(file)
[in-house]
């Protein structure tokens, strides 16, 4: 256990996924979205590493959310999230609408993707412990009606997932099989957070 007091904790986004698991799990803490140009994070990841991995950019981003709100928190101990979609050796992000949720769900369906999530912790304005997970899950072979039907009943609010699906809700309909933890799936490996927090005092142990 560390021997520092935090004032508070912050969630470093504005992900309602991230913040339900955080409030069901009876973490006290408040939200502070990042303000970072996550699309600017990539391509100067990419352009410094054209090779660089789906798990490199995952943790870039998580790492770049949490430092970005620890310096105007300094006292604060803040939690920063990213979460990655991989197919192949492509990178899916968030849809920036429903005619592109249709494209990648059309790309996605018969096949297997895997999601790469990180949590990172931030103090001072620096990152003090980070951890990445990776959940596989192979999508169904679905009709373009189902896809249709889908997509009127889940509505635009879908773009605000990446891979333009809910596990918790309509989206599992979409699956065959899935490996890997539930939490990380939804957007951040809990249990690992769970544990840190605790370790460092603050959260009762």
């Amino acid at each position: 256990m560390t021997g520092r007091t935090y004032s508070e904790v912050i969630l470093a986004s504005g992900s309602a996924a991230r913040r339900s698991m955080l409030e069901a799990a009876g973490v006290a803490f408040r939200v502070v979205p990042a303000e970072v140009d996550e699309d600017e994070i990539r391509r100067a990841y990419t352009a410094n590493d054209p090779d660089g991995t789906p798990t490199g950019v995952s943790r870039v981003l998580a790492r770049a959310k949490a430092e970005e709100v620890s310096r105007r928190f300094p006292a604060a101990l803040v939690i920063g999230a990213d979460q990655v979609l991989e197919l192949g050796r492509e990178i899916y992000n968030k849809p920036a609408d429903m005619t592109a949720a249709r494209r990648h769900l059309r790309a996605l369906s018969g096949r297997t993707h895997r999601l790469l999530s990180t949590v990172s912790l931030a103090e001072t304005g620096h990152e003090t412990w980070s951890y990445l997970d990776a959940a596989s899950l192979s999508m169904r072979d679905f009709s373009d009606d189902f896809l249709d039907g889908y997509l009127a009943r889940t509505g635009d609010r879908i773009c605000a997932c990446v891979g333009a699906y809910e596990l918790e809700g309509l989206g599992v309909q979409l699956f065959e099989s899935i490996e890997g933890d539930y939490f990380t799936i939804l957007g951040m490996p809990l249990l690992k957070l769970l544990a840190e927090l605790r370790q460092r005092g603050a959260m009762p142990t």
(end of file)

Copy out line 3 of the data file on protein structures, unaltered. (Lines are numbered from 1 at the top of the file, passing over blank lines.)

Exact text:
């Amino acid at each position: 256990m560390t021997g520092r007091t935090y004032s508070e904790v912050i969630l470093a986004s504005g992900s309602a996924a991230r913040r339900s698991m955080l409030e069901a799990a009876g973490v006290a803490f408040r939200v502070v979205p990042a303000e970072v140009d996550e699309d600017e994070i990539r391509r100067a990841y990419t352009a410094n590493d054209p090779d660089g991995t789906p798990t490199g950019v995952s943790r870039v981003l998580a790492r770049a959310k949490a430092e970005e709100v620890s310096r105007r928190f300094p006292a604060a101990l803040v939690i920063g999230a990213d979460q990655v979609l991989e197919l192949g050796r492509e990178i899916y992000n968030k849809p920036a609408d429903m005619t592109a949720a249709r494209r990648h769900l059309r790309a996605l369906s018969g096949r297997t993707h895997r999601l790469l999530s990180t949590v990172s912790l931030a103090e001072t304005g620096h990152e003090t412990w980070s951890y990445l997970d990776a959940a596989s899950l192979s999508m169904r072979d679905f009709s373009d009606d189902f896809l249709d039907g889908y997509l009127a009943r889940t509505g635009d609010r879908i773009c605000a997932c990446v891979g333009a699906y809910e596990l918790e809700g309509l989206g599992v309909q979409l699956f065959e099989s899935i490996e890997g933890d539930y939490f990380t799936i939804l957007g951040m490996p809990l249990l690992k957070l769970l544990a840190e927090l605790r370790q460092r005092g603050a959260m009762p142990t």